As early as in 1941, “Sardar Patel felt convinced that the Allies were going to lose the war” (K.M. Munshi; Pilgrimage to Freedom, 1967; page 75). Singapore fell to Japanese arms on February 15 and Rangoon on March 7, 1942. However, on June 22, 1941, Hitler attacked the Soviet Union and on December 7, 1941, Japan attacked Pearl Harbour bringing the “unsinkable aircraft carrier”, the United States, into the war. Historians are agreed that by mid-June 1942 “the limit of Japanese power [was] reached”.
Nirad C. Chaudhuri had a poor opinion of Nehru’s and Bose’s understanding of international affairs. He analysed the 1942 episode in detail in an article in The Times of India of February 28, 1982, aptly titled, “They were ignorant of International Politics”. This was a reference to “the two Cambridge men” in the Congress, Nehru and Bose, “who were always talking about the international situation. They were also regarded by their political colleagues as expert authorities on international affairs… (but) their ideas on international politics were only a projection of their nationalism, which prevented their seeing any international situation for what it was.” This is true also of Indian writers on foreign affairs.
The failing persists, still. South Asia has produced world-class economists, historians, scientists and diplomats. It has not produced a single world-class scholar on international affairs. Nationalist self-absorption is no help in scholarly pursuits. The myopic outlook on world affairs was laid bare in all its unreality at a historic meeting of the Congress Working Committee (CWC) in Allahabad from April 27 to May 1, 1942.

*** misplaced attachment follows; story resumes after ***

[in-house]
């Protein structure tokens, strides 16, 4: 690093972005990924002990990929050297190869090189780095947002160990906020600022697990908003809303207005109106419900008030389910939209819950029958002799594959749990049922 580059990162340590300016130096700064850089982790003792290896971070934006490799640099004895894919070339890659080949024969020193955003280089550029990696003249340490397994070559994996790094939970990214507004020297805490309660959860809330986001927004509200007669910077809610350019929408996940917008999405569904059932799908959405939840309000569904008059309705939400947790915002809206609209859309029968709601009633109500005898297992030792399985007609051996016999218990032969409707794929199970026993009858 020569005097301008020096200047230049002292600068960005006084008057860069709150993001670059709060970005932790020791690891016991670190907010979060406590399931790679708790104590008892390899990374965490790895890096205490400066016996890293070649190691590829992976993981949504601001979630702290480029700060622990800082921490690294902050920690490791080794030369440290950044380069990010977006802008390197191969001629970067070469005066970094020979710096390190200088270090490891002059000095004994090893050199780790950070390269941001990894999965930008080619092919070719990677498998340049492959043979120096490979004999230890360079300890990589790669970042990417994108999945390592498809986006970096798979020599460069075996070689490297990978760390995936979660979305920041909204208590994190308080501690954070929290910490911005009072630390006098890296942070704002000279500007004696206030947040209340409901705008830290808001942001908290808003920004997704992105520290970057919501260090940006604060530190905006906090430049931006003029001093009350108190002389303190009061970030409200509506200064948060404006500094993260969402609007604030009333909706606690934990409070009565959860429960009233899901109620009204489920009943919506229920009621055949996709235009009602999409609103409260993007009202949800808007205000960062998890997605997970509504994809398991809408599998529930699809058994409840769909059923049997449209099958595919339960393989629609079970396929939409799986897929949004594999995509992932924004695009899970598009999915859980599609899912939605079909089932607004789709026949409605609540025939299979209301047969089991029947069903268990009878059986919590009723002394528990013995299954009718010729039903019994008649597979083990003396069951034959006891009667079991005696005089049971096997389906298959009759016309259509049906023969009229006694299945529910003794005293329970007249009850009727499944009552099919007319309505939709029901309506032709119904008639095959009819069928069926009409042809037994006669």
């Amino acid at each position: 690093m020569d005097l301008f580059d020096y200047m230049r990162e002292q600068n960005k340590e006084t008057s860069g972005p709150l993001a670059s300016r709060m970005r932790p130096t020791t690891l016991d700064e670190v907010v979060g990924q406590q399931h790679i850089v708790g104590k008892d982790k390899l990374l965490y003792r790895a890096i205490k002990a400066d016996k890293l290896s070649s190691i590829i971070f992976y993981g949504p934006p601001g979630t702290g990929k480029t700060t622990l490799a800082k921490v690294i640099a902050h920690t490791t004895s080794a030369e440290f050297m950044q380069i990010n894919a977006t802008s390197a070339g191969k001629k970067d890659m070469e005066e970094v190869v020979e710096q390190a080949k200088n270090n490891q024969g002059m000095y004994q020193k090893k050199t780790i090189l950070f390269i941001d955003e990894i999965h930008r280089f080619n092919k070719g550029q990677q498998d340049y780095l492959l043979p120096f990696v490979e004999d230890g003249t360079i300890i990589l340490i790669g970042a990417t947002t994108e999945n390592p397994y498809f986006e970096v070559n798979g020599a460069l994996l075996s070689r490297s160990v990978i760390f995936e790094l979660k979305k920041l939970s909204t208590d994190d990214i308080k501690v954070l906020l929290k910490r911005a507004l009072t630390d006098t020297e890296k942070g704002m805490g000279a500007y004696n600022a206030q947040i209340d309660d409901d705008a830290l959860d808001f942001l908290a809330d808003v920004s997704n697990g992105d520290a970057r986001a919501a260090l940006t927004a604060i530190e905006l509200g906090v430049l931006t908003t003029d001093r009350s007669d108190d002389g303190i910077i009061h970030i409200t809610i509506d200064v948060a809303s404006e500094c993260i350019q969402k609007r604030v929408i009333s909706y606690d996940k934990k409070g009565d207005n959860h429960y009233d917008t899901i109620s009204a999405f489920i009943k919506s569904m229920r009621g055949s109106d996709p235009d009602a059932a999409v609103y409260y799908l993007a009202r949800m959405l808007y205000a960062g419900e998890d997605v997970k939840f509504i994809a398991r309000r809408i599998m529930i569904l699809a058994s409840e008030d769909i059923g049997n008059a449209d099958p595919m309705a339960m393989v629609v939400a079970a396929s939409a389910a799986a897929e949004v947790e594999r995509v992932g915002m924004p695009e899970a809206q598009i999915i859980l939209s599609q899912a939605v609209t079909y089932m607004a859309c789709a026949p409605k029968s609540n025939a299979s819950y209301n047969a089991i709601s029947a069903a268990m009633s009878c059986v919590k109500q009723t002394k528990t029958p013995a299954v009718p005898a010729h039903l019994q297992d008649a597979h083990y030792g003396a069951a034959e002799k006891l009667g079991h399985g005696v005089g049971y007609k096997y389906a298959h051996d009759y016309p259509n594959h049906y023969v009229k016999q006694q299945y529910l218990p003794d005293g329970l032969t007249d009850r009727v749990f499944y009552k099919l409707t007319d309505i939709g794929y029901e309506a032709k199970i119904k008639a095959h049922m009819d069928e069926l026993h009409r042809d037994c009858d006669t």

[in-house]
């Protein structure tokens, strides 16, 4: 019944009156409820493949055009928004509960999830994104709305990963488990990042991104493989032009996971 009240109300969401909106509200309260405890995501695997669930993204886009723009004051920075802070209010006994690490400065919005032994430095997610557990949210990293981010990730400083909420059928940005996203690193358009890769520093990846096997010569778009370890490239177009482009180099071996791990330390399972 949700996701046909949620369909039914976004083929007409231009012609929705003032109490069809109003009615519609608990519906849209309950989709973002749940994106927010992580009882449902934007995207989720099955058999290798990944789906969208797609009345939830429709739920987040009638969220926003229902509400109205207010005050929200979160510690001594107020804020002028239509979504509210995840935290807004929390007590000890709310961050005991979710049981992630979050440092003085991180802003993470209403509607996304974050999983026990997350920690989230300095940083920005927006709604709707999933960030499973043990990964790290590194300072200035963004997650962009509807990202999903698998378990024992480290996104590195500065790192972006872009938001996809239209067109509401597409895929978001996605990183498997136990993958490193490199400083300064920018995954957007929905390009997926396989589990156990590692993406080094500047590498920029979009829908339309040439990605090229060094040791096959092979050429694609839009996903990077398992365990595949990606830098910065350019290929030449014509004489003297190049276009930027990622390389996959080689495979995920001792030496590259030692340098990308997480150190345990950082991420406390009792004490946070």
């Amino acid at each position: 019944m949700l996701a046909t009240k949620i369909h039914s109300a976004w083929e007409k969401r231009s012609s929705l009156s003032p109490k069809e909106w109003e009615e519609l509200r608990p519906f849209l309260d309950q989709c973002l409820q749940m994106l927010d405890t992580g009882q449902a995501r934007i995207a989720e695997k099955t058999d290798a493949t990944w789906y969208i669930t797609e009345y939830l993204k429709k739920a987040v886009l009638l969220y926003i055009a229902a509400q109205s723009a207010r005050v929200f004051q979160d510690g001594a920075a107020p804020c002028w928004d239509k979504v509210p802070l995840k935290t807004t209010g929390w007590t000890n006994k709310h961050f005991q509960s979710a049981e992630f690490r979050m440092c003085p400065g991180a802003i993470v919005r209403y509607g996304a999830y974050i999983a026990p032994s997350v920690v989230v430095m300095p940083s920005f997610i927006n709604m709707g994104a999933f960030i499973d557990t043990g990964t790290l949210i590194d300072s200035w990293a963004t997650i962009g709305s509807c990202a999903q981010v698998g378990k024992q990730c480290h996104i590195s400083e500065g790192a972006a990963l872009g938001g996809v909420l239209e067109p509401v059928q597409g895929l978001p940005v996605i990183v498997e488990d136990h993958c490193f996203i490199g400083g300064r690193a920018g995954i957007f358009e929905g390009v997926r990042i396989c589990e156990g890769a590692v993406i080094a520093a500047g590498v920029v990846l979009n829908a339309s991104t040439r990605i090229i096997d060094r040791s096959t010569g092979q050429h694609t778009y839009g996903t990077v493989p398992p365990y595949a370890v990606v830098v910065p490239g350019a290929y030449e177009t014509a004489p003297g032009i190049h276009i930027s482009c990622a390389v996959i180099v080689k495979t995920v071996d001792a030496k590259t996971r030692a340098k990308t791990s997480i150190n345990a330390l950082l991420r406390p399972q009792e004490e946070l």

Gandhi with Bose at the Haripura Congress in 1938.
On the first day, Gandhi’s draft resolution declared: “Britain is incapable of defending India…. Japan’s quarrel is not with India. She is warring with the British Empire.… If India were freed her first step would probably be to negotiate with Japan.” Nehru disagreed. “Gandhiji’s draft is an approach which needs careful consideration. Independence means, among other things, the withdrawal of British troops. It is proper; but has it any meaning, our demanding withdrawal? Nor can they reasonably do it even if they recognise independence. Withdrawal of troops and the whole apparatus of civil administration will create a vacuum which cannot be filled up immediately.